The Major League Baseball (MLB) season came to an immediate end last week when the San Francisco Giants swept the Detroit Tigers four games to zero and brought the World Series trophy back to the West Coast. Even though Major League Baseball was happy for the Giants’ unexpected successful run, many MLB executives took out their brooms to sweep the 2012 World Series under the rug as a result of record low TV ratings.
Besides the fact that TV ratings were at an all time low, due to the absence of a big market baseball team to boost up ratings, this year’s MLB season was memorable for Latinos nonetheless. According to Julio Pabon, writer for Latinosports.com, the World Series featured a total of twenty-two Latino players. Eleven came from both the Detroit and San Francisco roster (half of the active players).
The championship fall classic also featured baseball’s prestigious Triple Crown winner and likely American League MVP, Miguel Cabrera, from the Detroit Tigers. The Latino players in this field also broke records by having nine Venezuelans playing in the World Series, featuring Marco Scutaro, MVP of the NLCS and San Francisco third baseman, Pablo Sandoval, World Series MVP.
Besides playing exceptionally well, Pablo Sandoval also earned the MVP award by hitting three historic home runs in a World Series game. A feat only done four times before in its distinguished history by Babe Ruth in 1926 & 1928, Reggie Jackson in 1977, and most recently in 2011 by fellow Domenicano, Albert Pujols. Does this mean that Pablo Sandoval is of the same pedigree as The Babe, Mr. October, and Prince Albert? Nope. Not until he consistently produces these kinds of results. Nevertheless, Pablo Sandoval AKA “Kung Fu Panda” earned the title of Kung Fu master in San Francisco.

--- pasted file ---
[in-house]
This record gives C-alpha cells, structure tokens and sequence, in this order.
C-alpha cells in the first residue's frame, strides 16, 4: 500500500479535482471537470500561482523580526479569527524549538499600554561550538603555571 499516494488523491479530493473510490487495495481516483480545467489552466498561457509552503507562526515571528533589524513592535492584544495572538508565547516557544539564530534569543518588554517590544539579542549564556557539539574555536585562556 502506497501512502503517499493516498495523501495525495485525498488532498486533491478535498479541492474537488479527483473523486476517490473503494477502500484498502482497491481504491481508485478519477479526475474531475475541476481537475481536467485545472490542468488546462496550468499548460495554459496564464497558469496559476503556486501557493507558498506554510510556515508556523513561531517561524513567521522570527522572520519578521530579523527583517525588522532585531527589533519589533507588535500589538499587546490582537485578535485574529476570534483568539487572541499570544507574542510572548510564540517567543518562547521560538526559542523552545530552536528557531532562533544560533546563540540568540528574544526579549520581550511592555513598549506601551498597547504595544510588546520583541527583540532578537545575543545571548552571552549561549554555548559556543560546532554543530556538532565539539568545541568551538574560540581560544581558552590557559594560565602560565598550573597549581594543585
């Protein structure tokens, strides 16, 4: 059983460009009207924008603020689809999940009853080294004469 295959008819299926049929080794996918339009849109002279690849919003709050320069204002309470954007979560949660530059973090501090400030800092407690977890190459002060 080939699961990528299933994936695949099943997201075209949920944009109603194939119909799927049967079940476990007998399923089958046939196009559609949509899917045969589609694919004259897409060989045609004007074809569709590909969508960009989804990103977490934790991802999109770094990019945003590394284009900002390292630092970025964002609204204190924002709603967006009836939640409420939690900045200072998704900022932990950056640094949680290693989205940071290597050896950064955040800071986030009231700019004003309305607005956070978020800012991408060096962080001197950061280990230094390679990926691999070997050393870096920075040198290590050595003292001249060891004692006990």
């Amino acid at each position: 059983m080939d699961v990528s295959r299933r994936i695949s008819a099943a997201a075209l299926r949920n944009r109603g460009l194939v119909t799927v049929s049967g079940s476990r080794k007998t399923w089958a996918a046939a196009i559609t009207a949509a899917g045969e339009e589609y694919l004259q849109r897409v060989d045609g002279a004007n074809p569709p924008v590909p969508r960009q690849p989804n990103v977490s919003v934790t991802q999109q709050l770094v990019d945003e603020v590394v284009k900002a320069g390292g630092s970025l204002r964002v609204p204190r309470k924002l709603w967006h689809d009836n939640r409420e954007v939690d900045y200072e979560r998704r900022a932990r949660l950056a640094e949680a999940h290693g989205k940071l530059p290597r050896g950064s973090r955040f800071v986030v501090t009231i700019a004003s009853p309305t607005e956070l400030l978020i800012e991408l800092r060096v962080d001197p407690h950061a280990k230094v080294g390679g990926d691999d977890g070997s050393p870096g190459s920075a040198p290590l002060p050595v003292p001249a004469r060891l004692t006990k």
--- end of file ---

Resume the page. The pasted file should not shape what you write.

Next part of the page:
Even after the World Series was complete, don’t think that Latinos stopped there. Latino baseball players continued to add awards after the World Series too when the Rawlings Gold Glove Awards were presented to players who had superior fielding performance at their position. This year four Latino ballplayers, Yankee second baseman Robinson Cano, Colorado left fielder Carlos Gonzalez, Texas third baseman Adrian Beltre, and St. Louis Cardinals catcher Yadier Molina, received one of the most coveted awards in baseball. These awards are not uncommon for Latino ballplayers to receive. After all, it was the fifth straight gold glove award for Molina and the second award for both Cano and Gonzalez.
The success of Latino ballplayers in Major League Baseball is now becoming more and more common, as more talent is being discovered and imported from Latin American countries. According to Bob Harking, NBCSports.com, Latino influence in baseball has increased significantly in the last two decades. The percentage of Latino players in the major leagues grew from 13% in 1990 to nearly 30% in 2006. This shows that America’s pastime is gaining a more distinct Latin flavor and it will only get spicier as baseball continues to evolve in the years to come.